Hot Topics and Recent Developments in Construction and Real Estate law in Switzerland

By Wolfgang Muller & Christian Eichenberger

Posted: 20th February 2015 09:04

This article highlights the topics featured prominently in Switzerland’s real estate and construction law during 2014 and which will continue to be on the agenda in 2015:
 
Lex Koller
 
A standard hot topic in Switzerland for many years is the Swiss Federal Act on Acquisition of Real Estate by Persons Abroad (the so-called Lex Koller) which restricts the acquisition of Swiss residential and other non-commercial real estate by foreign (i.e. non-Swiss) persons.  In recent years it has been heavily debated whether the Lex Koller should be abolished altogether on the one hand, or made even stricter on the other.  It is widely recognised today that the Lex Koller is the only effective measure to reduce demand for Swiss residential properties.
 
As a result of the latest debates in Swiss Parliament the acquisition of residential premises by non-Swiss persons remains restricted while the acquisition of business premises is, as a rule, unrestricted under the Lex Koller.  However, the debate regarding the Lex Koller is expected to continue and it is possible that the Swiss Federal Council will launch a proposal to tighten the enforcement of the law and the corresponding ordinance.
 
Amended Environmental Protection Act
 
According to a recent amendment to the federal Environmental Protection Act, polluters may be required to provide appropriate security for the costs of cleaning up a contaminated site.  In addition, the recent amendment stipulates that a sale or parcelling of a site that is listed in the Register of Contaminated Sites is subject to approval by the competent authority.  Without this approval, the new owner or the parcelled lots may not be registered in the Land Register.
 
The obligation to provide security for probable clean-up costs applies to any polluter, not only the current owner of the property.  The amount of security is determined by the extent, nature and intensity of the pollution. 
 
It is important to know that the new approval requirement for the sale or parcelling of a contaminated site can considerably delay a transaction. 
 
If a transaction is planned, it is therefore advisable to take into consideration the amendments provided by the new law at an early stage and check the publicly available Register of Contaminated Sites in due course.  Also, the competent authority is to be involved as soon as possible.  Buyers should pay attention to the seller's obligation to provide security for probable clean-up costs.
 
Planning and zoning law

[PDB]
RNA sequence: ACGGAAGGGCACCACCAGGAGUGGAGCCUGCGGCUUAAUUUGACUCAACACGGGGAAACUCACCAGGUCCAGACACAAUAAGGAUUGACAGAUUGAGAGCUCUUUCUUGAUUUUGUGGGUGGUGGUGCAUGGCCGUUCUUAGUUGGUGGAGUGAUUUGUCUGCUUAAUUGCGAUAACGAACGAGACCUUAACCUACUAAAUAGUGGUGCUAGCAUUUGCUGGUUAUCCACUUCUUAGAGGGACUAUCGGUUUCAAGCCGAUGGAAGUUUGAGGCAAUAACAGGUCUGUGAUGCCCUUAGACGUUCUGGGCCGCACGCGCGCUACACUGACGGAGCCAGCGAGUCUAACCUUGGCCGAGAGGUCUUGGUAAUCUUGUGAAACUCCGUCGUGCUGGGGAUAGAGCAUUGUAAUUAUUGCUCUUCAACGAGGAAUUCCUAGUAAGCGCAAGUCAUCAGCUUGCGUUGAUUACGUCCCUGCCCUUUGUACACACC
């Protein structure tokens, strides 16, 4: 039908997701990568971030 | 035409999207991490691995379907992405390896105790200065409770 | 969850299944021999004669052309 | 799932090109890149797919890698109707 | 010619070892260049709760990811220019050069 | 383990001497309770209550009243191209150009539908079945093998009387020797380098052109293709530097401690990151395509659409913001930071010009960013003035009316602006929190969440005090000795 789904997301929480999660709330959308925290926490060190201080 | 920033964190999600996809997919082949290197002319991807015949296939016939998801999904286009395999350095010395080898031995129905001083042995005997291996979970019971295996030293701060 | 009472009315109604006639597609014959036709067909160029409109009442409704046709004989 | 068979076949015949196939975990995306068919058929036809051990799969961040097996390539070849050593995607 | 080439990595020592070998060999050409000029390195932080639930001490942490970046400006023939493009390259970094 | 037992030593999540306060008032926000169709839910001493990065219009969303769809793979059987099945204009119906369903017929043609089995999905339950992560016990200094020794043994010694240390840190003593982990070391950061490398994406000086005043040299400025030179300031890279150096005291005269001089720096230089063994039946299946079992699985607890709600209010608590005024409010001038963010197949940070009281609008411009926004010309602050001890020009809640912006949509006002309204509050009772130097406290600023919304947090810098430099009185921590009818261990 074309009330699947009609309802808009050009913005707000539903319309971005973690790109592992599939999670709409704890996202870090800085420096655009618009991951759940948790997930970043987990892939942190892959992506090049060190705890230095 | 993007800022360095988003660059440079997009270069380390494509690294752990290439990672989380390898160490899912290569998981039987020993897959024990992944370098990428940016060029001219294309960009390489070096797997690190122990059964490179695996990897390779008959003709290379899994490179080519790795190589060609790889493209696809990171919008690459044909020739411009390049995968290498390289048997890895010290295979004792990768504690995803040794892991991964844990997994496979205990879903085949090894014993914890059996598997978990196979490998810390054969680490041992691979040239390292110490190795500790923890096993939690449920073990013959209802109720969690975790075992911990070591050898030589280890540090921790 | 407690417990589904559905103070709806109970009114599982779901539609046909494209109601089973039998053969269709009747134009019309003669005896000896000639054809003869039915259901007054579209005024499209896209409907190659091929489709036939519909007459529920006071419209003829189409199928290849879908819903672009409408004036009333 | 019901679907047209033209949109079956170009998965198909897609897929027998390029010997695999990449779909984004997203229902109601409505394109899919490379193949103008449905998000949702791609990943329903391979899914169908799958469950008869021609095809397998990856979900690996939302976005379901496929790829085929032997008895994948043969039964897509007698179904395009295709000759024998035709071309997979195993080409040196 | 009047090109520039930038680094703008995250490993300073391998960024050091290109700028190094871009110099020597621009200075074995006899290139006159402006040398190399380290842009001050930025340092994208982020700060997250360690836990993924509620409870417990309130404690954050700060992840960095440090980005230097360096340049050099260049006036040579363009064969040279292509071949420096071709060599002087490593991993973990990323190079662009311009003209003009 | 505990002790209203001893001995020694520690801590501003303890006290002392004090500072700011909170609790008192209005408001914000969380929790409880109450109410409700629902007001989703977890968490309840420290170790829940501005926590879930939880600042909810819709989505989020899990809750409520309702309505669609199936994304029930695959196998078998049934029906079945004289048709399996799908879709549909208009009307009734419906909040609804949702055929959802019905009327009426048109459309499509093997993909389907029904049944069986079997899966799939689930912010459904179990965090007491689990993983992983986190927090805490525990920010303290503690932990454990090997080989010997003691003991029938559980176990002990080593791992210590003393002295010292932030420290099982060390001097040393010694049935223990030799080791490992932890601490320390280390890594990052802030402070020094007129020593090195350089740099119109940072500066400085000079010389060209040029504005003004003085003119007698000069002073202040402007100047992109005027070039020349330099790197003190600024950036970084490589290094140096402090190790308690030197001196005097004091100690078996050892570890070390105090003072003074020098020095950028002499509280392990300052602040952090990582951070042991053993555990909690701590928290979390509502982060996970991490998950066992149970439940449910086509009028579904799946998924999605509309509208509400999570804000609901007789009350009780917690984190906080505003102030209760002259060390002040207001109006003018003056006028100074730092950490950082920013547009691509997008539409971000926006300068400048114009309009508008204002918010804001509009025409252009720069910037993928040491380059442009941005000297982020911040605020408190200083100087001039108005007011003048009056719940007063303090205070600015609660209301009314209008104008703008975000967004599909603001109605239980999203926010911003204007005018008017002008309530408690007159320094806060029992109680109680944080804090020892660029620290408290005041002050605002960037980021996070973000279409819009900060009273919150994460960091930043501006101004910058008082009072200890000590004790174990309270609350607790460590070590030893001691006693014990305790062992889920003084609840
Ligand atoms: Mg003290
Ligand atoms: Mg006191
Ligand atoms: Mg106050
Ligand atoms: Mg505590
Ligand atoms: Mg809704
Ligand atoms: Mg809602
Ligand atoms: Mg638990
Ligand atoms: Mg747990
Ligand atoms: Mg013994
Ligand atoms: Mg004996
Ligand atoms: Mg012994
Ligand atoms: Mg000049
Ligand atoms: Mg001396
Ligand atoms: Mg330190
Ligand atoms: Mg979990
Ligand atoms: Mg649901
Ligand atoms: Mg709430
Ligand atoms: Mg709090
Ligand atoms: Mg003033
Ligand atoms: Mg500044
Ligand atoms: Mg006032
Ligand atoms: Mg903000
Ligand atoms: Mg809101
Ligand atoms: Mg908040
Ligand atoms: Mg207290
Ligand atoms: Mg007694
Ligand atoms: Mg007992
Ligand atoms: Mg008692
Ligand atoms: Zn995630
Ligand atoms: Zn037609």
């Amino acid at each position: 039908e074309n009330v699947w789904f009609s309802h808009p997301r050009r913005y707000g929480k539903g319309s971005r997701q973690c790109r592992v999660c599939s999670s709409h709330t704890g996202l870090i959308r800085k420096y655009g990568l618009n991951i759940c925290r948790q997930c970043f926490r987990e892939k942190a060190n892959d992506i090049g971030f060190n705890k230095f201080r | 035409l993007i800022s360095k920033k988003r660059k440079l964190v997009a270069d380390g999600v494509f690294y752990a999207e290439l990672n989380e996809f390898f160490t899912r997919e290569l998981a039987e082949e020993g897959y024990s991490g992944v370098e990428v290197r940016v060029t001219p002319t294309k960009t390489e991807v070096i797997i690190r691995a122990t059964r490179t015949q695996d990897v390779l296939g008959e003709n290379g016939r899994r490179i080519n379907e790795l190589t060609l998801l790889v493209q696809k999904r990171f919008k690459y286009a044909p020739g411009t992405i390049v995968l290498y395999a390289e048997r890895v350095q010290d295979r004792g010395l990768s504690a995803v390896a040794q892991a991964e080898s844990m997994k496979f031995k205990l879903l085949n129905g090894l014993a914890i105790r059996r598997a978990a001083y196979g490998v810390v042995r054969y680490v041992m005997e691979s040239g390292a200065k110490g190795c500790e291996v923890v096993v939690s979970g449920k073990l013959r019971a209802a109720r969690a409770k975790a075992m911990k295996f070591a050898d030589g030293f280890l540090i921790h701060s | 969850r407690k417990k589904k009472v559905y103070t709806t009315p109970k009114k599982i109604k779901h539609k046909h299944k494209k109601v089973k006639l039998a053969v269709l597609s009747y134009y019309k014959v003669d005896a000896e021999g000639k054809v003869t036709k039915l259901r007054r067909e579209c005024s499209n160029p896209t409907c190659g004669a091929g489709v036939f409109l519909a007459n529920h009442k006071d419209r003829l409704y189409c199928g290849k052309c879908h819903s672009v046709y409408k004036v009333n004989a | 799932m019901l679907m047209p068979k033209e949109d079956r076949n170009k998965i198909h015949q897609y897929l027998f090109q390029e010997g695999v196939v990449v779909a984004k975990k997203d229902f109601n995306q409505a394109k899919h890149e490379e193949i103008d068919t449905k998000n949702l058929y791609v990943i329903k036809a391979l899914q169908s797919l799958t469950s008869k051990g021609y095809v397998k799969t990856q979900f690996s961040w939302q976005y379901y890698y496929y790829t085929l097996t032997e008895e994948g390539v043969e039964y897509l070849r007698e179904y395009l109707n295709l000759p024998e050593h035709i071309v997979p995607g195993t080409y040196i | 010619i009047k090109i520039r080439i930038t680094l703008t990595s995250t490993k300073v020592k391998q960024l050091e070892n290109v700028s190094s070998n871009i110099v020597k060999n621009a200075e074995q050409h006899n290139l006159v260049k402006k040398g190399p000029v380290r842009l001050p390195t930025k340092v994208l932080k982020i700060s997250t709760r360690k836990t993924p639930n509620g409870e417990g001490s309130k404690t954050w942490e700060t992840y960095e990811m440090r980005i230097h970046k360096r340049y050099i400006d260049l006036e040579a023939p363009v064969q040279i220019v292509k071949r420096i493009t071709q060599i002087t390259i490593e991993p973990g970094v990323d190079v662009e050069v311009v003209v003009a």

An amendment to the Land Use Planning Law has been adopted recently.  The new law aims to ensure compact settlement development, the improved use of uncultivated areas and the reduction of outsize building zones.  Against the backdrop that land is scarce in Switzerland the key concept is densification (“Verdichtung”).  The technical implementation of this densification is quite complicated and will cause many a headache in the future.
 
Lex Weber
 
On 11 March 2012, the Swiss population voted in favour of an initiative promoted by Mr Franz Weber aiming at freezing further development of second homes or secondary residences in municipalities where these residences already exceed 20% of all residences.  At the moment, a draft Lex Weber to implement the details of the initiative is debated in the Swiss Parliament. 
 
The draft Lex Weber generally prohibits the construction of new secondary residences in Swiss municipalities where the portion of secondary homes already exceeds 20%.  In municipalities where secondary residences exceed 20% of all existing residences, new housing properties may be built only if (i) this property will be used as a main residence or (ii) if the property is to be used for tourist accommodation, i.e. hotels and guest houses.  The draft law also sets out to what extent existing secondary and main residences may be modified.
 
However, the core of the draft Lex Weber will be its exceptions, for example exceptions regarding the construction of new secondary residences on protected sites or monuments, the construction of new secondary residences for rent through "organised housing companies" or the conversion of a hotel or similar tourist resort into secondary residences.
 
The draft law tries to protect the tourist regions' interest in remaining attractive and prosperous while complying with the essence of the Weber initiative.  However, the draft law has been heavily criticized by the promoters of the initiative.